Prosecutions may be imminent in Turks and Caicos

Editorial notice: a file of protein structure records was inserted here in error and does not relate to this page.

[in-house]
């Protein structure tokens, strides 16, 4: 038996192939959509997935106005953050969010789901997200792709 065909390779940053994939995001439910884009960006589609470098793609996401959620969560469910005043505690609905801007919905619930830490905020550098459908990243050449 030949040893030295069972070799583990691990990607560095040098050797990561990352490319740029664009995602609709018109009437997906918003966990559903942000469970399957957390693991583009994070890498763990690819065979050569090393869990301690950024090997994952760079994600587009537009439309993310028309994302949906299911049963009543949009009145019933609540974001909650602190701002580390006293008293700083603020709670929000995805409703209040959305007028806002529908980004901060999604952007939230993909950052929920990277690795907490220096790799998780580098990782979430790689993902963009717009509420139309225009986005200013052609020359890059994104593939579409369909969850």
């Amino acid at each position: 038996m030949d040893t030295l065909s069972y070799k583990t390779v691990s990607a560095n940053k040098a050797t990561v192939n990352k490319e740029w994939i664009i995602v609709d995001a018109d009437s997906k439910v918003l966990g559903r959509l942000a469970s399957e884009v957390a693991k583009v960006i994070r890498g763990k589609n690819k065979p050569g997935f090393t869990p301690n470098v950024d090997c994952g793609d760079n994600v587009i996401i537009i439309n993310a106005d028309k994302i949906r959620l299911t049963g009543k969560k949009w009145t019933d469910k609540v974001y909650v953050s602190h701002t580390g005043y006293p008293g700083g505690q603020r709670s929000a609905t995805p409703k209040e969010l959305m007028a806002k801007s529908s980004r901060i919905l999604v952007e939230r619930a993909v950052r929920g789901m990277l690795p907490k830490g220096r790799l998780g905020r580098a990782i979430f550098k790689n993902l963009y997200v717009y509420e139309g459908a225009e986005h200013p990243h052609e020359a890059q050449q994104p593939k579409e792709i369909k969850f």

first_img Share NewsRegional Prosecutions may be imminent in Turks and Caicos by: – September 16, 2011 Share Share Tweetcenter_img Sharing is caring! 32 Views   no discussions Andrew Mitchell QC (33knowledge.com)PROVIDENCIALES, Turks and Caicos Islands – The visit this week to the Turks and Caicos Islands of a leading specialist in civil and criminal asset forfeiture, and who is reportedly due to return in November and December, has led to renewed speculation locally that the long-expected prosecution of former government ministers on corruption charges may well be imminent.Andrew Mitchell QC, who was in Grand Turk this week, has been described as the pre-eminent barrister in the field of confiscation, restraint and receivership. He regularly represents government agencies, defendants, receivers and third parties on matters relating to the restraint, receivership and forfeiture of property.Earlier this year, Mitchell was in Trinidad representing Lawrence Duprey, the former chairman of the collapsed CL Financial group.Meanwhile, in a press release this week, London law firm Pinsent Masons LLP and London barristers Richard Kovalevsky QC and Sean Hammond of 2 Bedford Row said they would help local law firms that might face conflicts in representing their clients.“We have joined forces with a view to assisting local firms to enable them to defend clients if the SIPT [Special Investigation and Prosecution Team] object to their involvement and to advise others who have not retained counsel,” said Barry Vitou of Pinsent Masons. “We are very keen to work with local counsel and have liaised with a firm on the island to assist us if other local firms are conflicted.”He added, “Ultimately I anticipate that we would likely only be able to assist one firm in relation to its client for conflict reasons. However, the ‘offer’ is open to all.” The recently released final report of the Turks and Caicos Islands 2008-9 Commission of Inquiry into possible corruption, or other serious dishonesty in relation to past and present elected members of the legislature recommended criminal investigation of five former Cabinet ministers in respect of possible corruption and/or other serious dishonesty including misfeasance in public office in recent years.However, according to local sources, two former ministers are currently co-operating with the SIPT, presumably in an attempt to avoid or mitigate criminal prosecution.In relation to former Premier Michael Misick, the Commission recommended criminal investigation by police or others in relation to him of possible corruption and/or other serious dishonesty including misfeasance in public office in relation to the following and other similar matters in recent years:— Misick may have abused his position as premier and as leader of the Progressive National Party (PNP) by using PNP funds for his own purposes;— Misick accepted and failed to declare many gifts of money via the client account of his brother and attorney, Chal Misick, which were not, and could not reasonably be interpreted as being political in nature, and which he appears to have applied to his personal expenditure;— The payment of $500,000 by Dr Cem Kinay, through his company, Turks Ltd, to Misick was a possibly corrupt payment;— The receipt by Misick of $250,000, purportedly by way of loan from Inazio & Gataen Caltagirone, via the client account of Chal Misick, was possibly a corrupt payment;— Undocumented and unrepaid loans to Misick, collectively amounting to about $350,000 from Jeffrey Hall, Floyd Hall or his brother and Lillian Boyce or her brother were possibly corrupt payments to him for favours given in relation to a transaction engendering the money to facilitate such payments;— Misick in recent years accepted and failed to declare to the Registrar of Interests many gifts or purported loans of money via the client account of his brother and attorney, Chal Misick, which were possibly corrupt on account of possible favours given by him in his capacity as premier;— Misick promoted the abuse of the Crown Land Policy on a number of occasions, and benefited personally from that abuse;— Misick behaved in a possibly corrupt manner and/or in misfeasance of his public duty, by securing highly paid advertising contracts for his wife with the TCI Tourist Board and with Kerwin Communications purportedly acting on behalf of the Tourist Board, thereby potentially abusing his power with a view to enriching his wife and himself;— Misick behaved in a potentially seriously dishonest manner, including misfeasance in public office and dishonest misappropriation of public funds, by his possible misuse of government funds and facilities for his personal purposes in his use of aircraft chartered or leased by the government for official purposes;— A possibility of corruption and/or other serious dishonesty, including misfeasance in public office, in relation Misick in the chain of events leading to the eventual disposal of land at Joe Grant Cay at well below market price to a consortium led by Dr Cem Kinay, following the secret payment by Kinay of $500,000 to him in January 2007, followed by the approval by Cabinet on 16 May 2007, to which Misick was a party;— Possible corrupt and/or otherwise seriously dishonest involvement, including misfeasance in public office, of Misick in relation to the government’s transactions with Mario Hoffmann of DEVCO for the development of Salt Cay.In relation to former finance minister Floyd Hall, the Commission recommended criminal investigation by police or others in relation to him of possible corruption and/or other serious dishonesty including theft and false accounting and misfeasance in public office in relation to the following and other similar matters in recent years:— Hall, in his capacity as Treasurer of the PNP: 1) failed to administer and keep proper accounts of the funds of the PNP; and 2) misled the party as a whole as to the true state of its financial affairs and the purposes to which its monies were being put;— Payment by Jak Civre, the developer of the Seven Stars Resort, to Hall of $150,000 on 8th February 2007, the day before the election, purportedly as a campaign donation, but which Hall paid into the business account of his company, Paradigm, and also other unexplained payments were possibly corrupt payments;— Hall, in accepting payment from Richard Padgett of $375,000 in February 2006 purportedly as a finder’s fee for services rendered some years before, but shortly after his planning appeal decision in Padgett’s favour, had potentially acted dishonestly, including by way of misfeasance in public office, and possibly corruptly;— Hall, in arranging with Richard Padgett in or about June 2007 for his wife, Lisa Hall, to be appointed a director of, and made a one-third shareholder a real estate brokerage company, the agreed value of her shareholding being about $280,000, but for which she was to provide little or no consideration, was a possibly corrupt transaction;— Hall possibly acted corruptly and/or in misfeasance of his public office in failing to withdraw or to declare his links with Richard Padgett, at Cabinet discussions concerning the government’s dealings with Padgett’s business affairs;— A loan of $200,000 from Richard Padgett to Hall in August 2007, which Hall did not declare to the Registrar of Interests, or to the Commission, until he was examined in the Commission’s oral proceedings, was a possibly corrupt payment;— Hall, in accepting the payment of $200,000 from Alden Smith, purportedly for services rendered, did so possibly corruptly and/or by conduct amounting to misfeasance in public office, since the payment followed the advantageous sale of Crown Land to Smith’s company, which had immediately sold the land on for a large profit to an overseas developer, making payments from that profit to Hall and Misick;— Hall took part in possibly corrupt transactions by accepting proceeds of the profits made by his brother, Quinton Hall, involving the disposal of Crown Land to an overseas developer at a large profit;— Hall, in making private requests to the Minister for Natural Resources for allocations of Crown Land for certain companies to enable them to use the land as security for loans, from which he personally derived a substantial borrowing of $1.1 million, perverted and/or undermined the Crown Land Policy for and process of distribution of Crown Land, and did so possibly corruptly and in misfeasance of his public office;— Hall’s conduct in promoting in Cabinet the award of the contract for administering the treatment abroad system to Southern Health Network was possibly corrupt and/or otherwise seriously dishonest, including misfeasance in public office, because it subverted the proper workings of government, in particular its tender processes, to ensure that the only proposal put before the Cabinet for serious consideration was that of a friend and business colleague, Delroy Howell.In relation to former minister for natural resources, McAllister Hanchell, the Commission recommended criminal investigation by police or others in relation to him of possible corruption and/or other serious dishonesty including misfeasance in public office in relation to the following and other similar matters in recent years:— Hanchell, in accepting from Arlington Musgrove payments totalling over $300,000 into the PNP South Caicos account purportedly as campaign funding for the February 2007 election, possibly entered into a corrupt transaction;— Hanchell, in his office of minister for natural resources, entered into possibly corrupt and/or otherwise seriously dishonest transactions by offering on behalf of the government grants of Crown Land to himself and/or to companies that he substantially owned or controlled;— Hanchell potentially abused his ministerial position by instructing the Permanent Secretary in the Ministry for Natural Resources to allocate Crown Land to individuals of his choice, or to allocate, or instruct the Permanent Secretary or other of his departmental officers to allocate Crown Land to individuals identified and notified to him by fellow Ministers, in all or most cases without proper regard to the Crown Land Policy;— Hanchell may have participated in possibly corruption arrangements in which offers of Crown Land were made to individuals, who had not applied for the land, with a view to the recipients of the offers selling the land on quickly to developers at a substantial profit for all the parties involved;— A possibility of corruption and/or other serious dishonesty, including misfeasance in public office, in relation to Hanchell in the chain of events leading to secret payment by Dr Cem Kinay of $500,000 to Misick in January 2007;— Hanchell possibly abused his ministerial position and/or acted corruptly or otherwise seriously dishonestly and/or in misfeasance of his public office, by deliberately undermining the authority of the Chief Valuation Officer, in relation to the valuation of land at Joe Grant Cay, by rejecting the valuations undertaken by him, with a view, possibly, to ensuring a swift completion of sale of the land to the consortium led by Dr Kinay at a very large undervaluation.In relation to former minister of works, Jeffrey Hall, the Commission recommended criminal investigation by police or others in relation to him of possible corruption and/or other serious dishonesty including misfeasance in public office in relation to the following and other similar matters in recent years:— Hall failed to account: 1) for his receipt and expenditure of funds in excess of $800,000 credited to his accounts; 2) for his receipt of $200,000 from Evan Harvey; and 3) for a gift to him of $10,000 from David Wex;— Hall promoted, and personally benefited from abuse of the Crown Land Policy in relation to the sale to a non-Belonger of Crown Land by participating in a possibly corrupt transaction in relation to the sale (‘flipping’) of land to an overseas developer, David Wex;Other findings by the Commission in relation to Hall in respect of which no recommendations were made are as follows:— Hall failed repeatedly to make any or any full or adequate declarations of interests to the Registrar of Interests, in breach of the Registration of Interests Ordinance, and also failed adequately to disclose his financial interests to the Commission, pursuant to the Commissions of Inquiry Ordinance.In relation to former minister of health and education, Lillian Boyce, the Commission recommended criminal investigation by police or others in relation to her of possible corruption and/or other serious dishonesty including misfeasance in public office in relation to the following matters:— Boyce participated in a possibly corrupt transaction in relation to the sale (flipping) of Crown Land by: 1) accepting the proceeds of profits made by her brother, Earlson Robinson, from the sale of a share in the interest of a company, which had involved the disposal of Crown Land for large profits to an overseas developer, David Wex; 2) loaning or giving part of those profits to Misick, or assisting her brother in doing so; and 3) failing to declare those profits to the Registrar of Interests or to disclose them Commission, and failing to declare her brother’s connection to the transaction in Cabinet discussions concerning the transaction.By Caribbean News Now contributorlast_img